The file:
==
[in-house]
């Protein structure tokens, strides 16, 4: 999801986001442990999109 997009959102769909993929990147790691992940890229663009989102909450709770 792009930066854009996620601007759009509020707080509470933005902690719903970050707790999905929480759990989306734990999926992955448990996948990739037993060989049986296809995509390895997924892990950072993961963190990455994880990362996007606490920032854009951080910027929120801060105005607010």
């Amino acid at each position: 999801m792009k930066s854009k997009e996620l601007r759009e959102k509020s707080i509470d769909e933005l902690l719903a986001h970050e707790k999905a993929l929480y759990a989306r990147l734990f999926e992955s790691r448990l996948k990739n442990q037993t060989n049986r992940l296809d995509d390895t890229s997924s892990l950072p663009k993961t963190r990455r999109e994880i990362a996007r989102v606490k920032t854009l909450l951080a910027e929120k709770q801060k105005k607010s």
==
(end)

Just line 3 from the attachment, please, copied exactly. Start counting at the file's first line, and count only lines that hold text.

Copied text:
């Amino acid at each position: 999801m792009k930066s854009k997009e996620l601007r759009e959102k509020s707080i509470d769909e933005l902690l719903a986001h970050e707790k999905a993929l929480y759990a989306r990147l734990f999926e992955s790691r448990l996948k990739n442990q037993t060989n049986r992940l296809d995509d390895t890229s997924s892990l950072p663009k993961t963190r990455r999109e994880i990362a996007r989102v606490k920032t854009l909450l951080a910027e929120k709770q801060k105005k607010s």